Written by: Mark Matabi, Co-operatives Specialist / Country Lead, EMIRGE Kenya
The Greek philosopher, Heraclitus, in wisdom is remembered by his startling quotes about change – ‘change is the only constant thing in life’; and “no man ever steps in the same river twice, for it is not the same river and he is not the same man”, because be it the man or the river, they are constantly changing.
In the today’s rapidly changing world, exhibited by emerging socio-economic challenges, the role of a development change agent cannot be underestimated. Global Communities, through the USAID funded Enabling Market Integration through Rural Group Empowerment (EMIRGE) Program in Kenya, is playing the role of a change agent in the co-operative movement. It is on the verge of re-writing the history of co-operative movement in the country.
The co-operative movement in Kenya has a long history from the colonial to post-colonial to post multi-party democracy era, to today’s new constitutional dispensation. From the production to housing and financial focus, these activity sectors have, doubtlessly, over the years put the country on the global co-operatives map – being number one in Africa and number seven in the world. But today, the emerging youth and employment trend challenges, are definitely about to define the status of the country’s co-operative movement. This is because, the previous sectors of focus in Kenya, are either stagnating or slowly collapsing or metamorphosing to other business models. Such cases include, the delay in return on investment for housing co-operatives, increasing loan defaults in savings and credit co-operatives or transformation to microfinance institutions, and lowly performing agricultural sector for agricultural producer co-operatives.
What next? It is being appreciated that as Kenya moves to the league of ‘middle income’ countries, based on Country’s Vision 2030 blueprint, the economic sector is slowly and firmly settling on the bedrock of growing service industries – for employment creation and income generation. But such service industries, with greater composition of workers, are still characterized by the concentration of wealth in hands of few (who are not accountable to the communities), low job qualities, and wide wage disparities.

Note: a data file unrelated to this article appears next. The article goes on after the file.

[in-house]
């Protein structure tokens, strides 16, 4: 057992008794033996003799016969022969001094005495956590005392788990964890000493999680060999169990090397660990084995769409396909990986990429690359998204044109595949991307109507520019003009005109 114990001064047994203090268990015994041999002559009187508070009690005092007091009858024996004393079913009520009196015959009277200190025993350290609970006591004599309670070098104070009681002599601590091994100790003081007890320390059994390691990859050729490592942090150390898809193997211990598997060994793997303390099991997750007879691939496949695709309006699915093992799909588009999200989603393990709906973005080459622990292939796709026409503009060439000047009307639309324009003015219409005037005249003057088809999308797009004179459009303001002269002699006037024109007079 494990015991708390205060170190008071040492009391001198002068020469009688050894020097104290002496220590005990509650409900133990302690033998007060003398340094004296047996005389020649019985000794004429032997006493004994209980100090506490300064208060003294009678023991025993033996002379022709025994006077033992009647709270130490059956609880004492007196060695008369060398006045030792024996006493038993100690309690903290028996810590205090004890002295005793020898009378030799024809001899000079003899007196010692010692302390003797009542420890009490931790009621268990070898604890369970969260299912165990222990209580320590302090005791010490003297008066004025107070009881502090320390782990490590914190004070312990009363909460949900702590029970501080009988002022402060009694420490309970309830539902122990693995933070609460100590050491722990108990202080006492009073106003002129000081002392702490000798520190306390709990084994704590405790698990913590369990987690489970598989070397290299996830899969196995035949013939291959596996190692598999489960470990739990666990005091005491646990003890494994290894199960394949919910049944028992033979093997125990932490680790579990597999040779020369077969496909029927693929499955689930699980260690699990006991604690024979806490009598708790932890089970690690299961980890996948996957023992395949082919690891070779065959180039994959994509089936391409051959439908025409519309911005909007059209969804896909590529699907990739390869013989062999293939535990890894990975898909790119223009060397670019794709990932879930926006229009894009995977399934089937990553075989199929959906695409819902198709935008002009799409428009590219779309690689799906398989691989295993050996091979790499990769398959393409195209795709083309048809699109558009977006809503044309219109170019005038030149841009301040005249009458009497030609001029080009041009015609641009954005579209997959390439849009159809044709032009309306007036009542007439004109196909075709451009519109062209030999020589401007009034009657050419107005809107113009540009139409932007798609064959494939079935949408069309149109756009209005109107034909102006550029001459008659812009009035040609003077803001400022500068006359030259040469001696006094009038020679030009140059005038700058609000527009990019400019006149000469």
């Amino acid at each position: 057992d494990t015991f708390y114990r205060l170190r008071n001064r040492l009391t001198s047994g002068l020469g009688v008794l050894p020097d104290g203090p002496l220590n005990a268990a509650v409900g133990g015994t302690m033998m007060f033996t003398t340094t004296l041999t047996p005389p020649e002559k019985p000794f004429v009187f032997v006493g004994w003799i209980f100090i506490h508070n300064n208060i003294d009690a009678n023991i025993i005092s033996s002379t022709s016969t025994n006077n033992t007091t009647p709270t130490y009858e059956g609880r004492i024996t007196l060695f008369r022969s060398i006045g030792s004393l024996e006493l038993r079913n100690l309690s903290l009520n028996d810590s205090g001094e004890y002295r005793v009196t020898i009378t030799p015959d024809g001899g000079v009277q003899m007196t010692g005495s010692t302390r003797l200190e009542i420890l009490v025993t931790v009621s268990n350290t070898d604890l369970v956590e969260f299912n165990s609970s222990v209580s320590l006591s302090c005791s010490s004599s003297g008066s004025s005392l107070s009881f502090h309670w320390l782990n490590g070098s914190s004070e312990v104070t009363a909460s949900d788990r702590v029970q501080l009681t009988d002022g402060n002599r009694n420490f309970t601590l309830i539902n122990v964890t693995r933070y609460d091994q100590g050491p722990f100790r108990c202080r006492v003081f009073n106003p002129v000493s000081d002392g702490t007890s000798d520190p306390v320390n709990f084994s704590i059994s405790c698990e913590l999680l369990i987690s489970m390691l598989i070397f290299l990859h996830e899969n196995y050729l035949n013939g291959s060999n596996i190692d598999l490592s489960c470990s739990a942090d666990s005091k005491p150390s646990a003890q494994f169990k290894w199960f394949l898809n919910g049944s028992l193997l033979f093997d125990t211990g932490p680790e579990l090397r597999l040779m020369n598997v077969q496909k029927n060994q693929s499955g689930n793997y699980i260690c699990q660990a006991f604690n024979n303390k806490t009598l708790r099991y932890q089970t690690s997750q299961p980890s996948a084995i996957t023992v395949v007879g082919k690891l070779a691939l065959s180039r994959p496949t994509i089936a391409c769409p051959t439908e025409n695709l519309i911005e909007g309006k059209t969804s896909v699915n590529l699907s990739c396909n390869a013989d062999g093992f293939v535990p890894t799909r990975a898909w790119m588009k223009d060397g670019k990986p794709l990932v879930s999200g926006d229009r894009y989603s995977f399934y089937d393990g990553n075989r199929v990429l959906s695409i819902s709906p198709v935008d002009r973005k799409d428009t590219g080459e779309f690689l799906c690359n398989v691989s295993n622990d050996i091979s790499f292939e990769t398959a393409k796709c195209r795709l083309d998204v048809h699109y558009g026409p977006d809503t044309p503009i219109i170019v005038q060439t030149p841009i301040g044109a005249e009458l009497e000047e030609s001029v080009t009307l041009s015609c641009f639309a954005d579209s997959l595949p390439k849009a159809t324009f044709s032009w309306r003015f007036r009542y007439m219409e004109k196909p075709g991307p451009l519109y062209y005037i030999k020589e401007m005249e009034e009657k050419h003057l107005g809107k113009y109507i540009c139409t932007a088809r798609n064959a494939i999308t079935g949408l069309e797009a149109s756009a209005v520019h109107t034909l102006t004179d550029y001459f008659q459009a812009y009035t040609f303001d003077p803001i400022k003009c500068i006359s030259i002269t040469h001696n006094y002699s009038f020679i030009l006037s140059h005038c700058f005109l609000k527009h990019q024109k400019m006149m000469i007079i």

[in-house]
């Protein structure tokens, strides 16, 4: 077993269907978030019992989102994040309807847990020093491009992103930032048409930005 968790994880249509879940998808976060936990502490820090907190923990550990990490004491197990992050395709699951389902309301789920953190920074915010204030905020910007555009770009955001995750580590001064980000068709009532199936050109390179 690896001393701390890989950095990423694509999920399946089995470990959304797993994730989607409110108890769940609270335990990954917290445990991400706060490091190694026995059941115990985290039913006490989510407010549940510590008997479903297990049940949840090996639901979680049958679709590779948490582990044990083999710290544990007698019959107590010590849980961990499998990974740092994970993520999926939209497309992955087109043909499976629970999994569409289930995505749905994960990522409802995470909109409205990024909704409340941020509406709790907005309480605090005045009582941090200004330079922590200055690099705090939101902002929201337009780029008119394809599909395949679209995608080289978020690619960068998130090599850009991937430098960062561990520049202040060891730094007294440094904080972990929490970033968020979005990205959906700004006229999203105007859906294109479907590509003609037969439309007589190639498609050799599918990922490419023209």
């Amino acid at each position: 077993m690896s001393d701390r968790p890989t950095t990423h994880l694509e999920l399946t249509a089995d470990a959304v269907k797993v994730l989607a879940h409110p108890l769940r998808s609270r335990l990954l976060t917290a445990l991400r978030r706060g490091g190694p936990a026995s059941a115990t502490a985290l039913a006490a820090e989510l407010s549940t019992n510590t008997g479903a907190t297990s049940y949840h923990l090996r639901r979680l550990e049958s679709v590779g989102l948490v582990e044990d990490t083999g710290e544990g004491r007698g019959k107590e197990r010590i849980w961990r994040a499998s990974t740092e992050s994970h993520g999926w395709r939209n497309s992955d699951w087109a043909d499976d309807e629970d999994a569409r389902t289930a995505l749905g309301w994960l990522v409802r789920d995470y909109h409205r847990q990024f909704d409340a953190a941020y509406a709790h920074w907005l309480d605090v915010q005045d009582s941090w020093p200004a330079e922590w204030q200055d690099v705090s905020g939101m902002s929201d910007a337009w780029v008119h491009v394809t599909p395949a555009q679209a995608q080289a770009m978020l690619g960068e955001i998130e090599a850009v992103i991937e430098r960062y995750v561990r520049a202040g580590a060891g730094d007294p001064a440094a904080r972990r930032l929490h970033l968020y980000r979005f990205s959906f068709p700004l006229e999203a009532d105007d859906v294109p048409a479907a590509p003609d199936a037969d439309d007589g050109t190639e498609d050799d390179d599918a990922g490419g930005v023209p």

By their nature, principles and values, the co-operatives can address these gaps in service industries. How? In a Kenya under new constitutional dispensation, the co-operative movement is now a devolved function of the county level of government. This is the gap that Global Communities’ EMIRGE Program is filling. First, by spearheading the development of County Model Legal, Regulatory and Policy Framework; and lobbying for the adoption of the same by the respective County Governments. Secondly, by conducting research on the structural, relational and cognitive dimensions of co-operatives as significant social capital organizations in the country. Thirdly, by piloting workers co-operatives in building and construction, beauty and wellness, and corporate branding and marketing service industries. To greater extend, these industries are dominated by women and youth, from the informal settlements of urban areas, starting with Nairobi, the Capital City.
The worker co-operatives’ momentum is on, in Kenya. The push by Global Communities’ EMIRGE Program is in the right direction, to make the greatest difference, to bring about the inevitable co-operatives change, and to re-write the history of co-operatives movement in the country.
Global Communities Country Director, Kimberly Tilock, presenting draft Model County Co-operative Law to Chair Council of Governors, Hon. Peter Munya, September 5,2016
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